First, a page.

Auburn Hills — To tank or not to tank?
That is the quandary the Pistons seem saddled with as the season is nearly one month away from completion. While the players often talk a good game, they rarely back it up with the appropriate effort and sustained concentration on a nightly basis.
Tuesday’s win over the talented but equally underwhelming Sacramento Kings snapped a three-game losing streak, but there isn’t much clarity about their playoff standing.
News: Before Wednesday night’s game against the Toronto Raptors, the Pistons stood where they’ve seemed to be for the past two weeks — three games behind the tumbling Atlanta Hawks and jumbled with the New York Knicks and Cleveland Cavaliers in trying to catch them.
Views: Although there’s 18 games left on the schedule, the next six could very well determine their playoff fate — one that’s hanging thinly as is. They’ll have a few days off, then welcome an Indiana Pacers team that was just called out by team president Larry Bird for lackluster play over the past few weeks — meaning whatever chances the Pistons had Saturday of trying to pull an upset on the Eastern Conference’s best team just dropped considerably.
Then they embark on a four-game Western swing, which ties for the longest trip of the season. They did defeat Denver (next Wednesday’s opponent) at home, which happened to be the final game for Maurice Cheeks as head coach. They also slid by Phoenix (March 21 opponent) at The Palace as well, but having lost eight straight on the road surely isn’t going to inspire much confidence, especially since this team seems to fold at the slightest of runs.
The L.A. Clippers are serious about being a contender, and the Utah Jazz have the personnel to negate the Pistons’ size advantage — similar to the Minnesota Timberwolves, a barely above .500 team that has waxed the Pistons in two meetings this season.
Even though they finish out the month playing three of four games against teams many feel they should beat (Cleveland, Milwaukee, Philadelphia), they also welcome the two-time champion Miami Heat on March 28, another stroll in the park.
News: Many observers appear to be on the “tank train,” in the hopes they don’t turn over their pick to the Charlotte Bobcats if it’s not in the top eight.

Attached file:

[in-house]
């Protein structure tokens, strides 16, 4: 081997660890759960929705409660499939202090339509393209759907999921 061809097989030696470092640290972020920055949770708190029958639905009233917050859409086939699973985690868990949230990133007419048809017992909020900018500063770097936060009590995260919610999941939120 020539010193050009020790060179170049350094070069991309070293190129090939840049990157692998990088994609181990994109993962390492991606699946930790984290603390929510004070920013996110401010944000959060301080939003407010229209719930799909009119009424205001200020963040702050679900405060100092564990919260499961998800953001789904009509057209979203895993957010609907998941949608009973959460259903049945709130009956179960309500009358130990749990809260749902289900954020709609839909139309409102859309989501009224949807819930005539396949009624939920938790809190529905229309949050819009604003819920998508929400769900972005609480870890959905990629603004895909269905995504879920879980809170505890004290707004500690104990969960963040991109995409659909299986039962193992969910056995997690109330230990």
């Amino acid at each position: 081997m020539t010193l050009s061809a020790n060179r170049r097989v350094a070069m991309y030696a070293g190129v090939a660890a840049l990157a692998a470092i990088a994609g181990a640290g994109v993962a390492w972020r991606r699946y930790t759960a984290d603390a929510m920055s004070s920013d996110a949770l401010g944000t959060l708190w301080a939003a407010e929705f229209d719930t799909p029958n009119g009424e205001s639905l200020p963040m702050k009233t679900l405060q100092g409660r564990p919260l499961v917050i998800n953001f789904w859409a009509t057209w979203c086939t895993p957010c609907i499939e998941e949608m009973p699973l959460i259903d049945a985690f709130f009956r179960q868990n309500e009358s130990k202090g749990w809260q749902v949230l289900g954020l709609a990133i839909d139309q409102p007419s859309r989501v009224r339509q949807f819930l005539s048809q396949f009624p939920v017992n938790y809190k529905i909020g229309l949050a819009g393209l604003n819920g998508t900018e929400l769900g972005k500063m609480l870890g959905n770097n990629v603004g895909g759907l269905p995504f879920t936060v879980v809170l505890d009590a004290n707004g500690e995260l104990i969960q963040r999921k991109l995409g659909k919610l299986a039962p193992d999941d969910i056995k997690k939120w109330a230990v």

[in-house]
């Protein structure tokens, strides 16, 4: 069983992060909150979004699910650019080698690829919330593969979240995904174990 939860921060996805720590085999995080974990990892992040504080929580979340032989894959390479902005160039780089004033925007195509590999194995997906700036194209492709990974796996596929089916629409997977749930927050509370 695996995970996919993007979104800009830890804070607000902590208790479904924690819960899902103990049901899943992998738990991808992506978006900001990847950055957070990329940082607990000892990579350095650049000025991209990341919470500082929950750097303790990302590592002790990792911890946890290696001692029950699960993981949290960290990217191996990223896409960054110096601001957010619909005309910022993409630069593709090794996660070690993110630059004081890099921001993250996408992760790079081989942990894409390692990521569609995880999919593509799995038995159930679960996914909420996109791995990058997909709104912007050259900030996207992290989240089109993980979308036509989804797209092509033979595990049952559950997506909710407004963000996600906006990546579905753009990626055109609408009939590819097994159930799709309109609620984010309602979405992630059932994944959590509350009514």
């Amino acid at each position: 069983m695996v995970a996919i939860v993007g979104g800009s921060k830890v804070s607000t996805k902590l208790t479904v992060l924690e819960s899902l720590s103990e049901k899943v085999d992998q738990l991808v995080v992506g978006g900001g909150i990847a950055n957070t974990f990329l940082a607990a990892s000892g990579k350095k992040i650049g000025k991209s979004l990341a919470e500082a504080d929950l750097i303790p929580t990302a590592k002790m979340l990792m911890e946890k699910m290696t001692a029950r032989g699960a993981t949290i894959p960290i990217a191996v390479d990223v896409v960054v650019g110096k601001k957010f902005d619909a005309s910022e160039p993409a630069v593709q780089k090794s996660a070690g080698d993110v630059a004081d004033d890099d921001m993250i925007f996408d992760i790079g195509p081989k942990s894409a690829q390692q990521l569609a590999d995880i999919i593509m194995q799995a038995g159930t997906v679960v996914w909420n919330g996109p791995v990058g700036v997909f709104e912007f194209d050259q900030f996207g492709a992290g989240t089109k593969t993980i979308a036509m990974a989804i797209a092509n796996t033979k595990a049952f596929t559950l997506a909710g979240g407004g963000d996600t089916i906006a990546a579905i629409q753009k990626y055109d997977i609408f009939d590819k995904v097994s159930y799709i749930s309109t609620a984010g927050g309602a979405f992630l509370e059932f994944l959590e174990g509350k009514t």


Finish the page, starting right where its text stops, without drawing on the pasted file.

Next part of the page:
Views: The fans attending Tuesday’s game who thought to themselves, ‘Hey, that guy looks like Ben Gordon,’ were exactly right, as the former Piston — whose subsequent trade of his contract put the Pistons in said position of their pick possibly being taken away (the Bobcats released Gordon after the March 1 deadline, thereby preventing him from latching onto a playoff team).
The savings of Gordon’s contract (around $14 million, factoring in Corey Maggette’s salary last season) will probably serve as an expensive lesson that won’t show up on the balance sheet for Pistons owner Tom Gores, should this come back to bite them.
Gores should’ve allowed or demanded team management to use the amnesty clause on Gordon. They would’ve been responsible for the monetary portion of Gordon’s contract but had the freedom to not have to worry about this — no matter the cost.
As for tanking, only the San Antonio Spurs have built a championship team by tanking, in the Tim Duncan draft of 1997. And it took a catastrophic injury to franchise center David Robinson to create such a circumstance.
Tanking does a disservice to the game and the fans. As a fan who pays a pretty penny for multiple halfcourt seats every game said to me one day, “If they’re making a decision not to compete, they should refund my season tickets.”
It’s a fine line between playing for the future and literally insulting the game. Tanking is not a plan to build. It’s hoping and praying something randomly goes your way in the lottery, and considering it’s been nearly 20 years since its worked out successfully by a Spurs organization that has proven itself competent, it certainly shouldn’t be a strategy for a team with multiple championship banners hanging in their building.
News: Brandon Jennings said after their Sunday night loss to Boston that there’s no accountability in the locker room.
Views: In a word…duh.
No matter who’s coaching or who’s running the show next year, you’d have to think there’s going to be some sizeable personnel movement this offseason — and a draft pick isn’t the top thing that ails this roster.
Finding a culture changer, a grinder, someone who’s more likely to go after a teammate behind closed doors than give a lackluster effort in front of fans or media, is what this team needs.
There’s fewer of those guys in the league, and it’s impossible to put Andre Drummond in that position, although he’s the franchise player. The player doesn’t have to be a superstar, but has to be able to play and must be respected.
They’re hard to find but their effect is easy to notice.
That’s this team’s offseason mission.